In the previous workshop, Introducing Version Control with Git, you learned how git can be used to version control your files. This meant that you could save old versions of all tracked files in a directory (and all subdirectories). This helped you revert files back to how they were in the past, and to use backup services (such as GitHub) to ensure that you never lost any data and could change files, safe in the knowledge that the old version was always available.

In addition to being a great tool for versioning files, Git is a powerful collaboration platform for sharing and working on documents as part of a team. Git, and backup tools such as GitHub, solve the common problems that are encountered when collaborating on a document. For example, have you ever experienced writing a paper or report, and then emailing that report to your supervisor or colleague for comments. You may have started with a file called report.docx, and your colleague would return report_with_corrections.docx. In the meantime, you may have made more changes to the report, calling it report_2.docx, and have emailed that to a collaborator to add their section. You incorporate the suggestions from report_with_corrections.docx into report_2.docx, creating report_3.docx, when your supervisor sends back more corrections in report_with_corrections_more.docx and your collaborator sends report_4_my_additions.docx.

Does this sound familar?

Git and GitHub solve this problem by providing a collaboration space in which you all share the same repository of versions. The central repository on GitHub provides the “single source of truth” of the current version of the documents and files within the directory. You and your collaborators all work on local copies of that repository, committing your changes, and then pushing up to GitHub as you make them. Sometimes changes that you make will conflict with changes made by your collaborators. Git and GitHub contain tools to help you manage and resolve those conflicts. In short, Git and GitHub provide tools and workflows that work productively and collaboratively as part of a large team. As such, learning these collaboration tools and workflows is extremely useful for anyone who will work as part of a team, regardless of the types of files or documents being collaborated on, and regardless of the type of work that the team undertakes.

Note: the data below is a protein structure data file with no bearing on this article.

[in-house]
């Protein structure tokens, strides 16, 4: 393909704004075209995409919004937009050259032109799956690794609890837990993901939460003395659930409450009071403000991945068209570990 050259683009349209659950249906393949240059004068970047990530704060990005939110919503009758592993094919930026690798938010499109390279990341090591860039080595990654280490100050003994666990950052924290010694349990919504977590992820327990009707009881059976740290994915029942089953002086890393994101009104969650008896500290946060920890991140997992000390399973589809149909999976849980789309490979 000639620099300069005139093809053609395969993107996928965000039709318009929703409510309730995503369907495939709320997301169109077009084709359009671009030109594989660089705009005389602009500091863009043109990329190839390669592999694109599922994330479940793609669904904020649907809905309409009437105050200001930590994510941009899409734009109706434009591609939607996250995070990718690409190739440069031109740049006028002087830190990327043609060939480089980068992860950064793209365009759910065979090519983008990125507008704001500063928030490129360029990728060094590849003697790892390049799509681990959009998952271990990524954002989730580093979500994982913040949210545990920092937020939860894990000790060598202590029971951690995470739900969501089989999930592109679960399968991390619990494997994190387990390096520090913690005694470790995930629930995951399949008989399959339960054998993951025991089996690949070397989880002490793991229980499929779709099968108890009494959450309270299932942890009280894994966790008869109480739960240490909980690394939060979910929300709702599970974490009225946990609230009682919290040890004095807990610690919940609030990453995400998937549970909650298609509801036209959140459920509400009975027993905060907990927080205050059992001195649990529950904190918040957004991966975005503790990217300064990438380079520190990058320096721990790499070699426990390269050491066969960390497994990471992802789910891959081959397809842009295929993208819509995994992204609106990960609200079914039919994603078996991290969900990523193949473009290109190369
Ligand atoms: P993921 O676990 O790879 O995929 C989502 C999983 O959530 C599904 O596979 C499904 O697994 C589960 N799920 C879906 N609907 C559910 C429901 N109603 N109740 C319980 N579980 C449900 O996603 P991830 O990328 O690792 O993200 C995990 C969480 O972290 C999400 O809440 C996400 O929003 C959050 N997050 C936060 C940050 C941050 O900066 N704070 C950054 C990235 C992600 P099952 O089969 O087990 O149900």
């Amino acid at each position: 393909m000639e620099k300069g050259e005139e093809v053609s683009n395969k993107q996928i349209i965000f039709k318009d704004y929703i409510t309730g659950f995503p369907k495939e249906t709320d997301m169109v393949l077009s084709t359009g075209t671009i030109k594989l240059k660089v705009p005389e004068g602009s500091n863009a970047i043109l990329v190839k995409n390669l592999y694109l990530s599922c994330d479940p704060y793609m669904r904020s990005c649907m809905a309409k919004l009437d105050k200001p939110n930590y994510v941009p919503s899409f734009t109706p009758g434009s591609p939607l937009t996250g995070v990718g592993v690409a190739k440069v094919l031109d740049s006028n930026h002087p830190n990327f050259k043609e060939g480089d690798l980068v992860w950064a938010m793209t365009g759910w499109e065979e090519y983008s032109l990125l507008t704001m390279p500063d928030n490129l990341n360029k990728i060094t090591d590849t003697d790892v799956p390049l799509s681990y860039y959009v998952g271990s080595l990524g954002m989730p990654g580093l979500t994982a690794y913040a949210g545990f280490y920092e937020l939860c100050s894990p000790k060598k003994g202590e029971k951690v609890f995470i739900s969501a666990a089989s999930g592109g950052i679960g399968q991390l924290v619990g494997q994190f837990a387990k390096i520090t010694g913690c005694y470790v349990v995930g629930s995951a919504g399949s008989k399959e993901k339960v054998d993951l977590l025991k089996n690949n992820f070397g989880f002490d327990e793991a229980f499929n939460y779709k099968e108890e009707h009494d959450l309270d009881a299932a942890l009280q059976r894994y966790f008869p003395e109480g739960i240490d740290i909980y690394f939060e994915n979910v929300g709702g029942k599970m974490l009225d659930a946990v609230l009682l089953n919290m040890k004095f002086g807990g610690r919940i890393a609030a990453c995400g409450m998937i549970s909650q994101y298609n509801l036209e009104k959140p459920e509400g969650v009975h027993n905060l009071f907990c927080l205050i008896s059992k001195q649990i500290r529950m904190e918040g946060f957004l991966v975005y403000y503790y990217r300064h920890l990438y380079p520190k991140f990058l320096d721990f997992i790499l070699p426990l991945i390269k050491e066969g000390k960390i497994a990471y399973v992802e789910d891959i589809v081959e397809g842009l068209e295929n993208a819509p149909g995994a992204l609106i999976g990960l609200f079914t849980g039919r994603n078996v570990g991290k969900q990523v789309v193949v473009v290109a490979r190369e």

This workshop, which builds on Introducing Git, will teach you how to use the collaboration tools built into Git and GitHub to work collaboratively with others. At the end of this workshop you will know how to;

• Fork an existing repository from GitHub and learn how to begin collaborating with others in that repository
• Clone remote repositories so that you have a local copy that you can commit to on your computer
• Push changes you make to files, and pull changes made from others, so that everyone on the team has a consistent “single source of truth” against which they can work
• Resolve conflicts that arise when two people want to change a file in incompatible ways
• Manage the collaboration using communication and annotation tools
• Use techniques, such as branching and branch management, to use best practice to help teams work efficiently together in a single repository
• Integrate testing with version control, to adopt continuous integration and testing

Please feel free to work through this workshop at your own pace. Git is best learned by using it, so please copy out and play with the examples provided, and have a go at the exercises. Throughout this workshop you will extend your “cheat sheet” of Git commands. These are summarised on the summary page.